Contributor: Laura E.P. Rocchio

glacially formed depressions that hold dynamic wetlands

An aerial view of “prairie potholes,” glacially formed depressions that hold dynamic wetlands. These “potholes” are important breeding grounds for waterfowl. Photo credit: J. Ringleman, Ducks Unlimited.

Sep 30, 2008 • What could Landsat, potholes, and climate change have in common? Well—when you use the term “potholes” to refer to the glacially-formed wetland depressions of the Prairie Pothole Region of central North America—the answer is: a lot!

The Prairie Pothole Region

The Prairie Pothole Region (PPR) contains millions of these small depressional wetlands; together, they are considered North America’s most productive waterfowl breeding ground. Climate change and anthropogenic pressures (namely, coincident agriculture) affect water flow to this dynamic wetland system. These pressures threaten the existence of the pothole wetlands, and wetland losses could mean diminished down-stream water quality and significant waterfowl population losses.  PPR wetland managers need long-term observational data to better understand these wetland stressors.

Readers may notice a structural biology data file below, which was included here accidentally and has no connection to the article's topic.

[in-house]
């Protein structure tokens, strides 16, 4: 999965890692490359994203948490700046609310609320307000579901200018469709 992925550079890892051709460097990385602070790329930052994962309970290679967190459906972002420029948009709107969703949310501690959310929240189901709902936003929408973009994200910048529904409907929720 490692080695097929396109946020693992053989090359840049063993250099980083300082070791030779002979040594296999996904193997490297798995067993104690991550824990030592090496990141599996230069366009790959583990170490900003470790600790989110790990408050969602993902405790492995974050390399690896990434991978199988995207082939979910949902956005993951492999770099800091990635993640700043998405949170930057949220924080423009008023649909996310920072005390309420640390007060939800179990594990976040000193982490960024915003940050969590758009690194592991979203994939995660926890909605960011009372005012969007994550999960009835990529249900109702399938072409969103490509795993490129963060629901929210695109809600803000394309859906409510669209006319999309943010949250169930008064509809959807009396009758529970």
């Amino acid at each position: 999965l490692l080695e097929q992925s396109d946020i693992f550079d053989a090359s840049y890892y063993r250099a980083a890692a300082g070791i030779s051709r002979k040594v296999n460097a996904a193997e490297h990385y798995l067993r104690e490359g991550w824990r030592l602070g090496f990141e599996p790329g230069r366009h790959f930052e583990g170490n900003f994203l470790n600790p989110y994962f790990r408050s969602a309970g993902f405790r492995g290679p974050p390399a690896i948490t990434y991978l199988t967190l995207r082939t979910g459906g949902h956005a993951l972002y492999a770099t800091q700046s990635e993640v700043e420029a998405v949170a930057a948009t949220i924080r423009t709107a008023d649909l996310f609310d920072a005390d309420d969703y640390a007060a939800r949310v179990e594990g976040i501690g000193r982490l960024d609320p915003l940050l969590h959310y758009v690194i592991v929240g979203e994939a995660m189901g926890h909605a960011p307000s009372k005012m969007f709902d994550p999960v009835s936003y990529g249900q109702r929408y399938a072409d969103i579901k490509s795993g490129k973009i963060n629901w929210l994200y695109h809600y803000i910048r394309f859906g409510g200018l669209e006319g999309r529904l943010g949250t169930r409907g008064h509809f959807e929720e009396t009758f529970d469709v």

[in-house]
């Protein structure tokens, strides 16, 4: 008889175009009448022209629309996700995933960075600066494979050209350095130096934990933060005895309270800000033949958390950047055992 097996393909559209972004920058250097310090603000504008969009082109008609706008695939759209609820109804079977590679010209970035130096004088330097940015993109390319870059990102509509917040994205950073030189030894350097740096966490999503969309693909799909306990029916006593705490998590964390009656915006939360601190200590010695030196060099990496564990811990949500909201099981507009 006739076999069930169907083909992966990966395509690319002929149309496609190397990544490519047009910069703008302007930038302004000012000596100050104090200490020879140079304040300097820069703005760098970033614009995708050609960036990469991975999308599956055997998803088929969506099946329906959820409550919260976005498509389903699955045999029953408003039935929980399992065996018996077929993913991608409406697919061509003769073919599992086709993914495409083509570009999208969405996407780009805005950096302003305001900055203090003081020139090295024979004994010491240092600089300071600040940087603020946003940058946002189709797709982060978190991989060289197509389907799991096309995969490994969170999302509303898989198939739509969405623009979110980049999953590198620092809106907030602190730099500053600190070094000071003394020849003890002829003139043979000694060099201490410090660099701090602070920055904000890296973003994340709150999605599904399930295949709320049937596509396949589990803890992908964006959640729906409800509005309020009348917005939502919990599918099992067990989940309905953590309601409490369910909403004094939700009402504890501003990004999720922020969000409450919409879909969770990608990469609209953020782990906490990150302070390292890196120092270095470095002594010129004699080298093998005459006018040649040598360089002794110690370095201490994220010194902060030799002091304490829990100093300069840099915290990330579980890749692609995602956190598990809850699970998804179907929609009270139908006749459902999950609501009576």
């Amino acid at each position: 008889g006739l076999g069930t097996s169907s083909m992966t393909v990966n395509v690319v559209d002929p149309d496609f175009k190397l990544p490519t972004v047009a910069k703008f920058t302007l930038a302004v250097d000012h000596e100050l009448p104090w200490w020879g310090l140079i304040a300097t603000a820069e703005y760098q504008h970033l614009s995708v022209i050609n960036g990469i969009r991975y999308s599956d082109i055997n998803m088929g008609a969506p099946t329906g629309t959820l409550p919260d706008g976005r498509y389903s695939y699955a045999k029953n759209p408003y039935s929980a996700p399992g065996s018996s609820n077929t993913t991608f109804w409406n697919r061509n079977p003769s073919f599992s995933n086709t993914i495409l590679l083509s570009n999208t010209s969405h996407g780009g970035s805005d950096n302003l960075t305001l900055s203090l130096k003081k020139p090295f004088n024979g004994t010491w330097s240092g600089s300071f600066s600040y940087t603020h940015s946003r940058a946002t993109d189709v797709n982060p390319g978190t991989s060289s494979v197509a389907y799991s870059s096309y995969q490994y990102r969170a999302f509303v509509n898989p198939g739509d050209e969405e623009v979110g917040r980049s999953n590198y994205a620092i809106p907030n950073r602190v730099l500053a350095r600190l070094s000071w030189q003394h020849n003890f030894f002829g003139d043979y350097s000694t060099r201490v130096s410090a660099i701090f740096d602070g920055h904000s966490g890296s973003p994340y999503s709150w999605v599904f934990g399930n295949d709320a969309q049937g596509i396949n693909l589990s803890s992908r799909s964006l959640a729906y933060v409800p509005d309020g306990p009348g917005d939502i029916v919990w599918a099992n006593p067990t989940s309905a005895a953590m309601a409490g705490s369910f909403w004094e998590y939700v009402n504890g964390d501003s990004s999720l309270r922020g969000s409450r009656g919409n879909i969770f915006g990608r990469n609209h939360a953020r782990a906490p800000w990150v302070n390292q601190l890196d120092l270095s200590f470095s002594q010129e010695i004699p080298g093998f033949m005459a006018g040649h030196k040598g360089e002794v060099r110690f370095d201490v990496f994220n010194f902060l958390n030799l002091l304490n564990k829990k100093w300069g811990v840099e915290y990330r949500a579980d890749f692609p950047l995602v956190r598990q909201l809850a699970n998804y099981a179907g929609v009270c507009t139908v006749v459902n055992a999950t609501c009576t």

Landsat’s Forte

The massive size of the PPR and the small, dynamic nature of the potholes have made wetland monitoring challenging. While ground water records exist, surface water measurements have not been systematically made. Given Landsat’s relatively wide swath width (~182 km), moderate spatial resolution (30 m pixels), and long historic archive, researchers Ofer Beeri and Rebecca Phillips found Landsat data well suited for measuring the historical water surface area variations of prairie potholes.

Using a subset of the PPR as their study site, Beeri and Phillips came up with a method to accurately separate pothole wetlands from surrounding vegetation and to then measure the fluctuating size of those wetlands on a seasonal basis between 1997 and 2005. Their research found that over those years, pothole water surface area was reduced by 50%. They attribute this massive reduction to reduced snowfall and local agricultural water uses, among other factors. Landsat helped them to fill a gap in the knowledge about this dynamic landscape. They suggest that their Landsat-based monitoring approach can advance ongoing efforts to better understand how climate change and anthropogenic pressures are affecting this important ecosystem: and that’s what Landsat, prairie potholes, and climate change have in common!

References:

Beeri, O. and R. Phillips (2007). Tracking palustrine water seasonal and annual variability in agricultural wetland landscapes using Landsat from 1997 to 2005Global Change Biology, vol. 13, pp: 897–912.

U.S. Global Change Research Program, Changes in Ecosystems; USGCRP Fiscal Year 2006 Accomplishments. Webpage accessed Sept. 30, 2008.